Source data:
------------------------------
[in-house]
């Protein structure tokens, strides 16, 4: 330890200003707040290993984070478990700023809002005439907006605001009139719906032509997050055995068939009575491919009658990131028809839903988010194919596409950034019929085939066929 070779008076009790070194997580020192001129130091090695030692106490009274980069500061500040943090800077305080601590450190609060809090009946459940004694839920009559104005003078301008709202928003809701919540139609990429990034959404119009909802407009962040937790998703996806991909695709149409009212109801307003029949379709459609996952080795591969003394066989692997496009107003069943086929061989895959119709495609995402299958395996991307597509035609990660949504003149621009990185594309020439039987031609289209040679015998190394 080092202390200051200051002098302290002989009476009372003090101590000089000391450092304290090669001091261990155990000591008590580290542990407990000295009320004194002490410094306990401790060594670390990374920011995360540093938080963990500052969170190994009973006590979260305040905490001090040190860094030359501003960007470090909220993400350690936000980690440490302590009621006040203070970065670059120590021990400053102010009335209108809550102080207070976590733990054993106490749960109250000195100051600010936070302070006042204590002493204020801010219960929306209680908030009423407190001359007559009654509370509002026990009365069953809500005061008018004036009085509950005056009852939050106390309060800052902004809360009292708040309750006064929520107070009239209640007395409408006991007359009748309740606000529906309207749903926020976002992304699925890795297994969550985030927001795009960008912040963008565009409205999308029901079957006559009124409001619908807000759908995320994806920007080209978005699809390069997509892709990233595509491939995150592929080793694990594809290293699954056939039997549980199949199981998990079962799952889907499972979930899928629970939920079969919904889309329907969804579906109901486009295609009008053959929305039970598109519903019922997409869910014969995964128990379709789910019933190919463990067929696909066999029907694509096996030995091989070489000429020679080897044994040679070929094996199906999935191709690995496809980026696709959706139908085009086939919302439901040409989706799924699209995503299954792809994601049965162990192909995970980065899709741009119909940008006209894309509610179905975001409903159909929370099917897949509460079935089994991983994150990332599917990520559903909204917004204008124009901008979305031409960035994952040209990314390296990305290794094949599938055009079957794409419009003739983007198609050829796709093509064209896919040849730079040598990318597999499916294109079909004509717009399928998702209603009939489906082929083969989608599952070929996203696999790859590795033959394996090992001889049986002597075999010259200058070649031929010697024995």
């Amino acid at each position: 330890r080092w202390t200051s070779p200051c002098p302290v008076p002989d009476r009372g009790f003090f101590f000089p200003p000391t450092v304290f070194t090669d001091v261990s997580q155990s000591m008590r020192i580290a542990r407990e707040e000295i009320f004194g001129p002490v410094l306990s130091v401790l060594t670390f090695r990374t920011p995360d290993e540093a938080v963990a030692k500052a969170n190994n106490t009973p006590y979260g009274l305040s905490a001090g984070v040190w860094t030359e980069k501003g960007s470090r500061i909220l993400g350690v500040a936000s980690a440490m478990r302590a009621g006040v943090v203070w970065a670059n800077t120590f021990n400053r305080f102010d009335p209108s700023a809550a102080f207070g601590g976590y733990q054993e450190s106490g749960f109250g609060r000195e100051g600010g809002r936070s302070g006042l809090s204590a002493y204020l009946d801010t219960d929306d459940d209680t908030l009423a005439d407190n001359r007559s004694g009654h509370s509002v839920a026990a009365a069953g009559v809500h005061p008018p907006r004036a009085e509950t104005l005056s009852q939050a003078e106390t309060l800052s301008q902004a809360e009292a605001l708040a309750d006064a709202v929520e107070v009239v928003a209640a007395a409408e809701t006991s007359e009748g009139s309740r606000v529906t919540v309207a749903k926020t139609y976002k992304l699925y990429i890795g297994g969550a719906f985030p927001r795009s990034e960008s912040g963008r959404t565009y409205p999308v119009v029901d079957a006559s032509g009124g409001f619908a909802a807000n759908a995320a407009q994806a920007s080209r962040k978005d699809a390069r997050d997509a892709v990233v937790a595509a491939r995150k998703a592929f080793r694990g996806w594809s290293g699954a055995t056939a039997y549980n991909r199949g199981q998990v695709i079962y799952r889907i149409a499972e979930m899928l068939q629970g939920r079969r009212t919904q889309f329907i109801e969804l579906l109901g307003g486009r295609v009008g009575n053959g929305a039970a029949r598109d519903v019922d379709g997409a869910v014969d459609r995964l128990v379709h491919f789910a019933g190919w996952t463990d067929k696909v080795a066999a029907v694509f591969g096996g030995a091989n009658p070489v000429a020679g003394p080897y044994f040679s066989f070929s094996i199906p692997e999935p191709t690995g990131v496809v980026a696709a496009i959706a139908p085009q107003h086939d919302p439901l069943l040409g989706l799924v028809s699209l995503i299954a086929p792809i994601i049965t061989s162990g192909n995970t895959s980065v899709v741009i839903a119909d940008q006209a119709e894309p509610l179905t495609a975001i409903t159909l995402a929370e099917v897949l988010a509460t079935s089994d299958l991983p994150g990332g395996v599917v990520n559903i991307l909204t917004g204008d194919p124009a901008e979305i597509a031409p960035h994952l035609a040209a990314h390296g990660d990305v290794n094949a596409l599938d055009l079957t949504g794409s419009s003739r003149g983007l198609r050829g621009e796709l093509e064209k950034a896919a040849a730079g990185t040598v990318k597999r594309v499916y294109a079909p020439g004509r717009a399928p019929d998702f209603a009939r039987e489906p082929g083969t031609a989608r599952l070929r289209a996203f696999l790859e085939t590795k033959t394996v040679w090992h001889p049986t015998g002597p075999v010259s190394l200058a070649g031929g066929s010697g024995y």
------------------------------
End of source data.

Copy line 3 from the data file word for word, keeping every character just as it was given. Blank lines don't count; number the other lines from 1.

């Amino acid at each position: 330890r080092w202390t200051s070779p200051c002098p302290v008076p002989d009476r009372g009790f003090f101590f000089p200003p000391t450092v304290f070194t090669d001091v261990s997580q155990s000591m008590r020192i580290a542990r407990e707040e000295i009320f004194g001129p002490v410094l306990s130091v401790l060594t670390f090695r990374t920011p995360d290993e540093a938080v963990a030692k500052a969170n190994n106490t009973p006590y979260g009274l305040s905490a001090g984070v040190w860094t030359e980069k501003g960007s470090r500061i909220l993400g350690v500040a936000s980690a440490m478990r302590a009621g006040v943090v203070w970065a670059n800077t120590f021990n400053r305080f102010d009335p209108s700023a809550a102080f207070g601590g976590y733990q054993e450190s106490g749960f109250g609060r000195e100051g600010g809002r936070s302070g006042l809090s204590a002493y204020l009946d801010t219960d929306d459940d209680t908030l009423a005439d407190n001359r007559s004694g009654h509370s509002v839920a026990a009365a069953g009559v809500h005061p008018p907006r004036a009085e509950t104005l005056s009852q939050a003078e106390t309060l800052s301008q902004a809360e009292a605001l708040a309750d006064a709202v929520e107070v009239v928003a209640a007395a409408e809701t006991s007359e009748g009139s309740r606000v529906t919540v309207a749903k926020t139609y976002k992304l699925y990429i890795g297994g969550a719906f985030p927001r795009s990034e960008s912040g963008r959404t565009y409205p999308v119009v029901d079957a006559s032509g009124g409001f619908a909802a807000n759908a995320a407009q994806a920007s080209r962040k978005d699809a390069r997050d997509a892709v990233v937790a595509a491939r995150k998703a592929f080793r694990g996806w594809s290293g699954a055995t056939a039997y549980n991909r199949g199981q998990v695709i079962y799952r889907i149409a499972e979930m899928l068939q629970g939920r079969r009212t919904q889309f329907i109801e969804l579906l109901g307003g486009r295609v009008g009575n053959g929305a039970a029949r598109d519903v019922d379709g997409a869910v014969d459609r995964l128990v379709h491919f789910a019933g190919w996952t463990d067929k696909v080795a066999a029907v694509f591969g096996g030995a091989n009658p070489v000429a020679g003394p080897y044994f040679s066989f070929s094996i199906p692997e999935p191709t690995g990131v496809v980026a696709a496009i959706a139908p085009q107003h086939d919302p439901l069943l040409g989706l799924v028809s699209l995503i299954a086929p792809i994601i049965t061989s162990g192909n995970t895959s980065v899709v741009i839903a119909d940008q006209a119709e894309p509610l179905t495609a975001i409903t159909l995402a929370e099917v897949l988010a509460t079935s089994d299958l991983p994150g990332g395996v599917v990520n559903i991307l909204t917004g204008d194919p124009a901008e979305i597509a031409p960035h994952l035609a040209a990314h390296g990660d990305v290794n094949a596409l599938d055009l079957t949504g794409s419009s003739r003149g983007l198609r050829g621009e796709l093509e064209k950034a896919a040849a730079g990185t040598v990318k597999r594309v499916y294109a079909p020439g004509r717009a399928p019929d998702f209603a009939r039987e489906p082929g083969t031609a989608r599952l070929r289209a996203f696999l790859e085939t590795k033959t394996v040679w090992h001889p049986t015998g002597p075999v010259s190394l200058a070649g031929g066929s010697g024995y």